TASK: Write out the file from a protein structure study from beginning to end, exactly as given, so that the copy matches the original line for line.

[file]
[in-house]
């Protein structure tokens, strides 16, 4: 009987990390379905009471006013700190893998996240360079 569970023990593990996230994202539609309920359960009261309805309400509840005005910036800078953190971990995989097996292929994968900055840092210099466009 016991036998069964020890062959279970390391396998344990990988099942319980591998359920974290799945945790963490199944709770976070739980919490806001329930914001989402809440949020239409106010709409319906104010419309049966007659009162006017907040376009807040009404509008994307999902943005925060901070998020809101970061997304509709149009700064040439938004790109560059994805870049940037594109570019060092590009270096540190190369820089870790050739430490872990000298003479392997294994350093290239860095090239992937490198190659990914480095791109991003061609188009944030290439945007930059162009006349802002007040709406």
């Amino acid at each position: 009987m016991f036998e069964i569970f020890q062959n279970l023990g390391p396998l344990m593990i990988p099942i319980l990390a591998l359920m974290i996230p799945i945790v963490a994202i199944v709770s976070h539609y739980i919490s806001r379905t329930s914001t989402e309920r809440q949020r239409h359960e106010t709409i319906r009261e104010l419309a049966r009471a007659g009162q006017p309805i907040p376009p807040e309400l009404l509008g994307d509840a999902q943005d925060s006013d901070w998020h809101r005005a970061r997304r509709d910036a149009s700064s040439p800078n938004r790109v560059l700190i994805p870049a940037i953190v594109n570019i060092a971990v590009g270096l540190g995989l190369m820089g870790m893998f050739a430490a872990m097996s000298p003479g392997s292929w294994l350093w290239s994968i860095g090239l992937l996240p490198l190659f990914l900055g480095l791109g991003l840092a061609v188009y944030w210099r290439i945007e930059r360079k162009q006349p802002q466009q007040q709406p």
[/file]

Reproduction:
[in-house]
């Protein structure tokens, strides 16, 4: 009987990390379905009471006013700190893998996240360079 569970023990593990996230994202539609309920359960009261309805309400509840005005910036800078953190971990995989097996292929994968900055840092210099466009 016991036998069964020890062959279970390391396998344990990988099942319980591998359920974290799945945790963490199944709770976070739980919490806001329930914001989402809440949020239409106010709409319906104010419309049966007659009162006017907040376009807040009404509008994307999902943005925060901070998020809101970061997304509709149009700064040439938004790109560059994805870049940037594109570019060092590009270096540190190369820089870790050739430490872990000298003479392997294994350093290239860095090239992937490198190659990914480095791109991003061609188009944030290439945007930059162009006349802002007040709406």
């Amino acid at each position: 009987m016991f036998e069964i569970f020890q062959n279970l023990g390391p396998l344990m593990i990988p099942i319980l990390a591998l359920m974290i996230p799945i945790v963490a994202i199944v709770s976070h539609y739980i919490s806001r379905t329930s914001t989402e309920r809440q949020r239409h359960e106010t709409i319906r009261e104010l419309a049966r009471a007659g009162q006017p309805i907040p376009p807040e309400l009404l509008g994307d509840a999902q943005d925060s006013d901070w998020h809101r005005a970061r997304r509709d910036a149009s700064s040439p800078n938004r790109v560059l700190i994805p870049a940037i953190v594109n570019i060092a971990v590009g270096l540190g995989l190369m820089g870790m893998f050739a430490a872990m097996s000298p003479g392997s292929w294994l350093w290239s994968i860095g090239l992937l996240p490198l190659f990914l900055g480095l791109g991003l840092a061609v188009y944030w210099r290439i945007e930059r360079k162009q006349p802002q466009q007040q709406p």